WHO probes Pakistan's first bird flu death
ISLAMABAD (Reuters) - Pakistani authorities and World Health Organization experts were trying to determine on Tuesday whether bird flu had passed from human to human after the country reported its first human death from the virus.
Pakistani health officials confirmed at the weekend that eight people had tested positive for the H5N1 bird flu virus in North West Frontier Province since late October, and one of the confirmed cases had died.
A brother of the dead man, who had not been tested, also died. It was not yet clear if he was a victim of bird flu.
Ministry of Health spokesman Orya Maqbool Jan Abbasi said the first man to catch avian influenza had been working culling poultry. He recovered but the two men who died were his brothers.
But Abbasi and other health officials said there was no suggestion of human to human transmission.
"Absolutely not," said Health Secretary Khushnood Akhtar Lashari. "The WHO is looking into all the things but whatever we have at the moment there's nothing to suggest that, remotely."
Humans rarely contract H5N1, which is mainly an animal disease. Experts fear the strain could spark a global pandemic and kill millions of it mutates to a form that spreads more easily.
Lashari said the man who had been culling poultry might have inadvertently brought the virus back to his home, where his brothers fell sick.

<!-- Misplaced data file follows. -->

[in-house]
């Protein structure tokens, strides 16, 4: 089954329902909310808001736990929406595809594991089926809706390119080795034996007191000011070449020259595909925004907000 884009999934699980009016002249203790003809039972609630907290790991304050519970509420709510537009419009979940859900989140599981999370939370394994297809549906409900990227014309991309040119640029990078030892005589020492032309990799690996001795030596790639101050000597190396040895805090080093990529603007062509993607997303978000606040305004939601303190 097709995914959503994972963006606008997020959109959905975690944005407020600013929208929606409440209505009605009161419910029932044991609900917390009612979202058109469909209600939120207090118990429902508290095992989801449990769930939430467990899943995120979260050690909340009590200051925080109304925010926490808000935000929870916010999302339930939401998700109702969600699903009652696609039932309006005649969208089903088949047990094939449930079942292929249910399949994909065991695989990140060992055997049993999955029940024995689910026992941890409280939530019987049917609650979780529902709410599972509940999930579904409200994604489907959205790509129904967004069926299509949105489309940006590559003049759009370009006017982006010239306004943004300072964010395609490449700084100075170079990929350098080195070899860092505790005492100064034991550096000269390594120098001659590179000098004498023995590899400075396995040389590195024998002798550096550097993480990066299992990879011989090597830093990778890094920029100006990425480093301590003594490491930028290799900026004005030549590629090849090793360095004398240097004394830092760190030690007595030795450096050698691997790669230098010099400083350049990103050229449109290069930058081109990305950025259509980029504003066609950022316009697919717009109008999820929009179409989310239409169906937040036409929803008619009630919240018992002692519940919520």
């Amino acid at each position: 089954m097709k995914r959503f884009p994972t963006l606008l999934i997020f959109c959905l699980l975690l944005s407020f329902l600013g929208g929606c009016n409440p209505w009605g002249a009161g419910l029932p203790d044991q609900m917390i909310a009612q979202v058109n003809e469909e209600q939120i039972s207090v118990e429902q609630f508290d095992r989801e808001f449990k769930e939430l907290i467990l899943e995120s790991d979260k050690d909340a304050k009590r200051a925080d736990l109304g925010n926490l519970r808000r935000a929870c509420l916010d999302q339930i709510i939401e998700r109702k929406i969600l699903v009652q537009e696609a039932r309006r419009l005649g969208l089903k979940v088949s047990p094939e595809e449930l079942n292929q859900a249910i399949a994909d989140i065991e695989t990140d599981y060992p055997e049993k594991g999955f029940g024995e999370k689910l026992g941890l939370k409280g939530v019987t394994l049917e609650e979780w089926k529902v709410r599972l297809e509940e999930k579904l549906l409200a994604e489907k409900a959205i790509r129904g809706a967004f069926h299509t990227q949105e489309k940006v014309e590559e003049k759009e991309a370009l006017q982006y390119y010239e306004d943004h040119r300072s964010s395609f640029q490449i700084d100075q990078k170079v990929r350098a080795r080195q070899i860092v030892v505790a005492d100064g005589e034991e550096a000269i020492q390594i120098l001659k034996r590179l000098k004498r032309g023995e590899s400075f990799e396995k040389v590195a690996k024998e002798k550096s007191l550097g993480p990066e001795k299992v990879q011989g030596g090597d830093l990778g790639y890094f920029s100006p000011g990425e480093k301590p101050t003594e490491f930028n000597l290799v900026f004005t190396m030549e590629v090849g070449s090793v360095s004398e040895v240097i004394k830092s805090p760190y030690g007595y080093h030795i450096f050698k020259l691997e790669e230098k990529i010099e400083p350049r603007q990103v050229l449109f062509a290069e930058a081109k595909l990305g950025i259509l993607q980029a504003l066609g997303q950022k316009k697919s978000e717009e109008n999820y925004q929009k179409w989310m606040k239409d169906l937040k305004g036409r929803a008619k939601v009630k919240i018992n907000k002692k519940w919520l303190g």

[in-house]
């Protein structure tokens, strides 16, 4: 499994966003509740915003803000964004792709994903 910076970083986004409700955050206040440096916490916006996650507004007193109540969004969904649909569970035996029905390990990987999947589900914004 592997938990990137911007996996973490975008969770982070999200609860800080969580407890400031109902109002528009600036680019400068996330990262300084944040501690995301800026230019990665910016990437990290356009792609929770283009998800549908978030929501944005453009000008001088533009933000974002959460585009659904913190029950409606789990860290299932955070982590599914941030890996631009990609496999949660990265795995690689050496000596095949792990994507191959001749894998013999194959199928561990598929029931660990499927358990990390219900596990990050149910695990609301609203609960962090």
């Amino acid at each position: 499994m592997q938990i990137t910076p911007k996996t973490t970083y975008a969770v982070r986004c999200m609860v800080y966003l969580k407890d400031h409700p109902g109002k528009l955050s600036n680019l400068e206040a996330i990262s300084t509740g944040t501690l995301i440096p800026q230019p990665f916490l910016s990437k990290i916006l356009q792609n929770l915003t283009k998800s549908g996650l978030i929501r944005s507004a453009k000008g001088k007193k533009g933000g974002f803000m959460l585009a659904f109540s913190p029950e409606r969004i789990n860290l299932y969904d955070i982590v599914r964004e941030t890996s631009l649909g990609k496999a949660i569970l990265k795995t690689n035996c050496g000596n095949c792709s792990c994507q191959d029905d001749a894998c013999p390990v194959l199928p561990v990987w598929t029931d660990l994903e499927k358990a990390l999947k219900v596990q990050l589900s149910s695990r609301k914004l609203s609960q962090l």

"He took his equipment along and the suspicion is the virus was in the equipment he was carrying," Lashari said. "These are conjectures. It will be established when they do the sequencing test of the virus."
SECOND WHO TEAM
The area of the outbreak, near the towns of Mansehra and Abbottabad, about 60 km (40 miles) north of the capital, Islamabad, is in the foothills of the Himalayas.
Partly forested slopes are dotted with villages and small chicken farms.
Abasi said 100 people with symptoms of flu living in the vicinity had been checked but all tested negative.
The last human case was reported on November 23, he said.
Of the seven people confirmed to be sick with avian influenza, six had recovered while one was being treated, a provincial health official said.
A three-member WHO team, joined by officials from the Pakistan National Institute of Health, traveled on Monday to Peshawar, the province's capital where the patients were treated. A second WHO team was due to arrive on Wednesday.
Authorities reported the last H5N1 virus case in wild birds in the area on November 30.
Bird flu first appeared in Pakistan in early 2006, and several outbreaks of H5N1 were reported this year.
The Pakistani cases bring to nearly 350 the number of people worldwide who are known to have contracted the H5N1 virus, which has killed more than 200 people since 2003.
(Additional reporting by Robert Birsel; Editing by Grant McCool)